According to Lewis, he takes his collector cars out for drives on a regular basis.
“I have cars from the ‘40s and ‘50s,” he said. “We drive them around town and it gets people talking. People need to see the uniqueness of each automobile. They are beautiful.”
Showing his car at the Iola Car Show for the first time was Kent West of Decatur, Illinois.
West, along with two of his brothers, each pitched in $50 to purchase a 1955 Chevy Belair Convertible, in 1966.
“We knew a lady in our neighborhood, who bought the car for $2,300 in 1955,” said Kent. “One day her husband called up and said ‘I know you have liked my car, do you want to buy it?’ Apparently his wife had gotten a lot of speeding tickets with the car and he wanted to get rid of it.”
West was 16 at the time.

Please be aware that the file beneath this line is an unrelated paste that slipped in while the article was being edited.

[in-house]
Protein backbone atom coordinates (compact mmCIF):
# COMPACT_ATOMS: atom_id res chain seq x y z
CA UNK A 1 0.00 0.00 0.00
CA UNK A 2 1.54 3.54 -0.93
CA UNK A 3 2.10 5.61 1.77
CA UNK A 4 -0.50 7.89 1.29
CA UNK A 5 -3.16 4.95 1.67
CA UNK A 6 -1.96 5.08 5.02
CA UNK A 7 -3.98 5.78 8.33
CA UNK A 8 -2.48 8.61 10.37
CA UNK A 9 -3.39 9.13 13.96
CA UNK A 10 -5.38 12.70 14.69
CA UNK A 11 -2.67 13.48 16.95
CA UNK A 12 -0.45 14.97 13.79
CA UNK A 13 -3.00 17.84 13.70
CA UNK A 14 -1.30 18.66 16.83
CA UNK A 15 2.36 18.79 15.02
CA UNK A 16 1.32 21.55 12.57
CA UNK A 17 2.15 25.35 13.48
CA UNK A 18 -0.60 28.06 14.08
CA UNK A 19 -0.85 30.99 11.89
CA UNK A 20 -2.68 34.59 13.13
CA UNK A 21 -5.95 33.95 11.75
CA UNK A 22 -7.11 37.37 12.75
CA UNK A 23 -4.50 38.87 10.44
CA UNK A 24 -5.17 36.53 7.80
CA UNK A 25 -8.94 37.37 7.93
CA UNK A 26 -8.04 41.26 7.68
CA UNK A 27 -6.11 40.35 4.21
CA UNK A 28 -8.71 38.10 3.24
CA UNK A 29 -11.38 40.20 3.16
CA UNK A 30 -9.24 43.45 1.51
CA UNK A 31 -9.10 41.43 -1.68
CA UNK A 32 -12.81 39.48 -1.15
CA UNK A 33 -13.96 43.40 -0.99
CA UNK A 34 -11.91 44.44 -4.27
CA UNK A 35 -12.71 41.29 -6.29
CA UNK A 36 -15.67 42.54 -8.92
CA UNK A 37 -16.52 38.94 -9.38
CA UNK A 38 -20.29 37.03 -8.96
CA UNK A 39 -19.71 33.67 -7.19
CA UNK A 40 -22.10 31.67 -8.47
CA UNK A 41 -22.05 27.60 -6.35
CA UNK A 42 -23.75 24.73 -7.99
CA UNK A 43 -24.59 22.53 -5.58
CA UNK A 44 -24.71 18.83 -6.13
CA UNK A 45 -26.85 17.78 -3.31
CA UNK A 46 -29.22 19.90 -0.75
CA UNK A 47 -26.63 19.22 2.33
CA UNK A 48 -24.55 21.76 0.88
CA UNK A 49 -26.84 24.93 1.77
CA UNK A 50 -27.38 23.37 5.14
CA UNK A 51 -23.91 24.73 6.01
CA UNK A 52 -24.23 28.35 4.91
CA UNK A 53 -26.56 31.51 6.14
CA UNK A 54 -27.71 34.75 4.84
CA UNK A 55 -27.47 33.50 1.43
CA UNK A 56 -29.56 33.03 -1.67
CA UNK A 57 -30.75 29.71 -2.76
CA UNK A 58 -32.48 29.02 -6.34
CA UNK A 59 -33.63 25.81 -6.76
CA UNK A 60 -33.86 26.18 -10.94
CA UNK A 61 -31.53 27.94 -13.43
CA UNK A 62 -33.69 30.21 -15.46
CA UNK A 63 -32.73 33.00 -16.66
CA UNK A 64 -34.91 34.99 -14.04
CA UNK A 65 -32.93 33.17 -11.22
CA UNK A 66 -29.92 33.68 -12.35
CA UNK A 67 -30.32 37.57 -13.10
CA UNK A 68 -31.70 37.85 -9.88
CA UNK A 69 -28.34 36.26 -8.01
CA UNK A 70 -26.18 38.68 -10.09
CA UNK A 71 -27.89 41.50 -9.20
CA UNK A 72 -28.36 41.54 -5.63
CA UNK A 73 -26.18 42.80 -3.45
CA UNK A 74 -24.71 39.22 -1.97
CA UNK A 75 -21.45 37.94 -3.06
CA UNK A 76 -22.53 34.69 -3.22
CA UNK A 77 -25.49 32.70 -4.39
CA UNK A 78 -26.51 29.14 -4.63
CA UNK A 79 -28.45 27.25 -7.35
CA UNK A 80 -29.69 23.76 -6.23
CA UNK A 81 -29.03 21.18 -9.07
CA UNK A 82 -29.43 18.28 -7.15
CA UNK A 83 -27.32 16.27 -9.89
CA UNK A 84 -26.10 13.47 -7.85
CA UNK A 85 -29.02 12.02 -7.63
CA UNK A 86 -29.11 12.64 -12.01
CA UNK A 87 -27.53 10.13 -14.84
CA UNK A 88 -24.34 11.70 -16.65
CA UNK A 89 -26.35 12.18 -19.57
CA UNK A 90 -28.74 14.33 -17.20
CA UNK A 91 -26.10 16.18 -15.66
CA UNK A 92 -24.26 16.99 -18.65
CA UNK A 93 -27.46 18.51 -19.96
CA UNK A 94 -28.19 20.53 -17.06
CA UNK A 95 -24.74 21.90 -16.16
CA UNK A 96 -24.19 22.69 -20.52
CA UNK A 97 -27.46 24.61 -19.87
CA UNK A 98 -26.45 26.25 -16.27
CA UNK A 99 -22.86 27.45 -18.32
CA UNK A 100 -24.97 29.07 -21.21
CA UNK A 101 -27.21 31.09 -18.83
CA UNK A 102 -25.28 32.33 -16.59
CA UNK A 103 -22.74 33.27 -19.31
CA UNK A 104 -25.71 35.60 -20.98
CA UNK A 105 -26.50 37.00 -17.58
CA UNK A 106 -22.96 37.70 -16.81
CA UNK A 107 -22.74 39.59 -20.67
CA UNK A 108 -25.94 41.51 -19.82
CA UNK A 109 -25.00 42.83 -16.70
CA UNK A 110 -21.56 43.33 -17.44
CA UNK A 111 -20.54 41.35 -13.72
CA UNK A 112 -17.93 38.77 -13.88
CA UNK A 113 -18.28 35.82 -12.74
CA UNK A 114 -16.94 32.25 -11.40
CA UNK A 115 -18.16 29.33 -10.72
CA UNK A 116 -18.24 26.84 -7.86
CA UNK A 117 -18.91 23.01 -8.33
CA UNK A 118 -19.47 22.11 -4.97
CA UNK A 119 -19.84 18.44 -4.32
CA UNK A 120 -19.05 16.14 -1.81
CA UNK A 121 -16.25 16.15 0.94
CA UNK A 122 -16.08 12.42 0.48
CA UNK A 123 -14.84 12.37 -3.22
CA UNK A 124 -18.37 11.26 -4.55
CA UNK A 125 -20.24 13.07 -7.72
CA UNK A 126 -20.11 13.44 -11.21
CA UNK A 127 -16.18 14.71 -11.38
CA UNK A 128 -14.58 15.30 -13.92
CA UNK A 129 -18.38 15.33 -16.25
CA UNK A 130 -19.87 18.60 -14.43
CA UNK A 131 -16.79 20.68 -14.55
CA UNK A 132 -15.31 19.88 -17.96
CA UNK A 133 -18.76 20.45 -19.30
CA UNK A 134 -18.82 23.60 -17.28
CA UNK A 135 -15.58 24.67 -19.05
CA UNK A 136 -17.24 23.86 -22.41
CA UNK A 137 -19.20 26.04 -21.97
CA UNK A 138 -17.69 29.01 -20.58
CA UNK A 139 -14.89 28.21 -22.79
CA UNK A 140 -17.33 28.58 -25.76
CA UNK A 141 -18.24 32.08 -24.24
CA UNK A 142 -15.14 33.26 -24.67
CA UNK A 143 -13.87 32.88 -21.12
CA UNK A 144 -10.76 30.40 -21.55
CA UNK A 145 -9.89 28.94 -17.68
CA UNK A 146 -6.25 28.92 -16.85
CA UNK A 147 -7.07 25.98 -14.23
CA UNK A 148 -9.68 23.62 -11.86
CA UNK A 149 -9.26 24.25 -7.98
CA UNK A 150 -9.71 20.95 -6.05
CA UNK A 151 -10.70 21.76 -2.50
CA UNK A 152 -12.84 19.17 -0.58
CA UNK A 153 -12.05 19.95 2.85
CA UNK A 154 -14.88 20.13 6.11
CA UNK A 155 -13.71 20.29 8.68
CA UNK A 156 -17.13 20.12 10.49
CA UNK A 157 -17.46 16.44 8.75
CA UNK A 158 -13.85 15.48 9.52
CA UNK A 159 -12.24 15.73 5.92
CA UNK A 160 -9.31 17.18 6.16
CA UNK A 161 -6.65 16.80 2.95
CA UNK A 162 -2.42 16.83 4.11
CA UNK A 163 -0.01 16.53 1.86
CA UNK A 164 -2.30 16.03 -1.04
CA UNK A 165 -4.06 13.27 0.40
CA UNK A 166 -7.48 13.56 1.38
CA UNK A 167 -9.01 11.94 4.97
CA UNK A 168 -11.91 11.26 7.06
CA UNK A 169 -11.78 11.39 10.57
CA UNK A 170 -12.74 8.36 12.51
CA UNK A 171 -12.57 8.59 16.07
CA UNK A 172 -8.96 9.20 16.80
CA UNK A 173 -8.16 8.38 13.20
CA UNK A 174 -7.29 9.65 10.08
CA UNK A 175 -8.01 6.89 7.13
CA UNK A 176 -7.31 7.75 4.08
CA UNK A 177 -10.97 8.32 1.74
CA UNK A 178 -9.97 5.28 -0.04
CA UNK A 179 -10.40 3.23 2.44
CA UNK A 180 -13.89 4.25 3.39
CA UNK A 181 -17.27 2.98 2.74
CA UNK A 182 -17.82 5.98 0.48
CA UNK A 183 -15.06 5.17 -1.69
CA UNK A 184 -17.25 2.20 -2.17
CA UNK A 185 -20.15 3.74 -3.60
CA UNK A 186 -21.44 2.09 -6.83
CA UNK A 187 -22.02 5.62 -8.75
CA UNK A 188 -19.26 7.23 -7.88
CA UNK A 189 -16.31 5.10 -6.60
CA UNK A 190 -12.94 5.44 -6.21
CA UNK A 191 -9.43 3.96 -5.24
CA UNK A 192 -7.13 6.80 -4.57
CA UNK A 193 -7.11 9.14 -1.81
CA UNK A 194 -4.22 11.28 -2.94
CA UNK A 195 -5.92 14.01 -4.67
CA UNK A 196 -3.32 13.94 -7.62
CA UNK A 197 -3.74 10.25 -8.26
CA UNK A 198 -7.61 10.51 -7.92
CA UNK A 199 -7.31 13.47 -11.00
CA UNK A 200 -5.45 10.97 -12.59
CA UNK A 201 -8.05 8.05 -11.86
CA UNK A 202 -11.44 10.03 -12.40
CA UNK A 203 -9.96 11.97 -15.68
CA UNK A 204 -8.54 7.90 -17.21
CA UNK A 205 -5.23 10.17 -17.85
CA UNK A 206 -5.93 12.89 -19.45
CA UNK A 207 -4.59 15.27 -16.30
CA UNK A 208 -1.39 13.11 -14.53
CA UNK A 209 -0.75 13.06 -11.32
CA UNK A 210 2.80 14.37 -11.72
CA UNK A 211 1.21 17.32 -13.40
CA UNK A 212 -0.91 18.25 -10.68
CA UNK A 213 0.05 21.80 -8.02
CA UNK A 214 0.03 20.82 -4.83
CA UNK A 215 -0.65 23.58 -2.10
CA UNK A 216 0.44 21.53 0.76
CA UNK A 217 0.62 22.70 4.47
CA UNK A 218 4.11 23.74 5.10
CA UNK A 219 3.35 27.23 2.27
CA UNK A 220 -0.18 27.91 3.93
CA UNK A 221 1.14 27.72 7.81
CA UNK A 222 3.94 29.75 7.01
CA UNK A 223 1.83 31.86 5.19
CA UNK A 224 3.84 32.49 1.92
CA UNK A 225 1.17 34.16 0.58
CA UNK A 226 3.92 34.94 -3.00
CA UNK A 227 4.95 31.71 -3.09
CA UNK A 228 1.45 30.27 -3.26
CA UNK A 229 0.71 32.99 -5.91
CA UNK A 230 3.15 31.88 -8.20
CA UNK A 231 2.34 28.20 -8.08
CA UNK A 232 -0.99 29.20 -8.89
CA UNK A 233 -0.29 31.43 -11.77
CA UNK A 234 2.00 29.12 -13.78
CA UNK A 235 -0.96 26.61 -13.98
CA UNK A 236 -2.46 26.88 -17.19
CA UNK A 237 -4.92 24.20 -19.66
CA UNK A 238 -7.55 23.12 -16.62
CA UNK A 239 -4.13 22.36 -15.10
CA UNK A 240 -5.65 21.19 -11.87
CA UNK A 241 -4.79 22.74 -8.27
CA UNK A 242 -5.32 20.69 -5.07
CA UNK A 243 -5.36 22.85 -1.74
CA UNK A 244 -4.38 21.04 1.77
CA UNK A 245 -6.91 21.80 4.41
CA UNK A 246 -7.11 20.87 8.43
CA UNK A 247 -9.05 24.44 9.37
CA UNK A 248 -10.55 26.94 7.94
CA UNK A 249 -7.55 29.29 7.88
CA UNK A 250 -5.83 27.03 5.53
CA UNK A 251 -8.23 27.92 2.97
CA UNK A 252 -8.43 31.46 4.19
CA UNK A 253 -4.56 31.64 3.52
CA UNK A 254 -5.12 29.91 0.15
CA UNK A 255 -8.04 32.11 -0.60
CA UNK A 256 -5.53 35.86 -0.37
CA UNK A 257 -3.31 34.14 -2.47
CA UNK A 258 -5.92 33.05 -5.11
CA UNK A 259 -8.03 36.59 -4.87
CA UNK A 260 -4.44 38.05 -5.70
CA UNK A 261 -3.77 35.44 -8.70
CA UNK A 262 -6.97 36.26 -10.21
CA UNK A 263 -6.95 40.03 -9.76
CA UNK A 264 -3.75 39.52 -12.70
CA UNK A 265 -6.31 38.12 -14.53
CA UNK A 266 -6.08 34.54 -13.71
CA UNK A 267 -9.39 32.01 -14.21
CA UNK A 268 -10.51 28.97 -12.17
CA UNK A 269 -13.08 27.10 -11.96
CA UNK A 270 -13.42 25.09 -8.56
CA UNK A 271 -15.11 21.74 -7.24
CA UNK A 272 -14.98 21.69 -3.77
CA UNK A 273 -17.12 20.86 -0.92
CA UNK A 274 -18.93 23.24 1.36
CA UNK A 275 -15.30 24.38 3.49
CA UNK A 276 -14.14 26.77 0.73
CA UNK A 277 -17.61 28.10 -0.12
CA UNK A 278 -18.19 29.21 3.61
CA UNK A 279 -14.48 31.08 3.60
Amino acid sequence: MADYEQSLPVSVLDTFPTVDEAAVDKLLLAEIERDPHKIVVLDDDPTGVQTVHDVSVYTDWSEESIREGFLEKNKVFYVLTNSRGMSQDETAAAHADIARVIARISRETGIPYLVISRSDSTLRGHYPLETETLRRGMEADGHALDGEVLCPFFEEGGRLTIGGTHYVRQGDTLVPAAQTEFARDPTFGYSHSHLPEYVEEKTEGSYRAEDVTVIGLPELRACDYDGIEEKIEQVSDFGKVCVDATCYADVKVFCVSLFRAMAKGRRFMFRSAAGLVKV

“We drove that car through high school, and I took it to college, but when I moved to Chicago in 1982, I left the car in Decatur,” he said.
West hauled the car around for a few of the years that followed, then parked it in a field, where it stayed until last year.
“Last year in March, a guy saw it sitting in a field and offered to buy it,” said West. “I asked him why. I almost fell over when he told me it could be worth $90,000 if it were fixed up. I didn’t sell and decided to put about $20,000 into it and brought it home to my wife as a surprise on Easter 2016.”
He laughed when she asked what else he was keeping from her.
“She thought it was sitting in the field rusting,” he said. “Best secret I ever had.”
John Nygard, of Green Bay, also shows cars in Iola, but that was not what he was talking about this year.
“I have been coming to the show for 37 years,” he said. “This year I won a truck. I couldn’t believe it.”
Nygard entered a drawing for a 1996 Chevy pick-up from Rawhide and won.
“We never win anything,” said his wife Joann. “We donated a car to Rawhide a few years ago. I guess everything comes around full circle.”
New to the car show this year, was the addition of concerts on Friday and Saturday evenings.
Among the performances was Resurrection, a tribute band to Journey, on Friday night.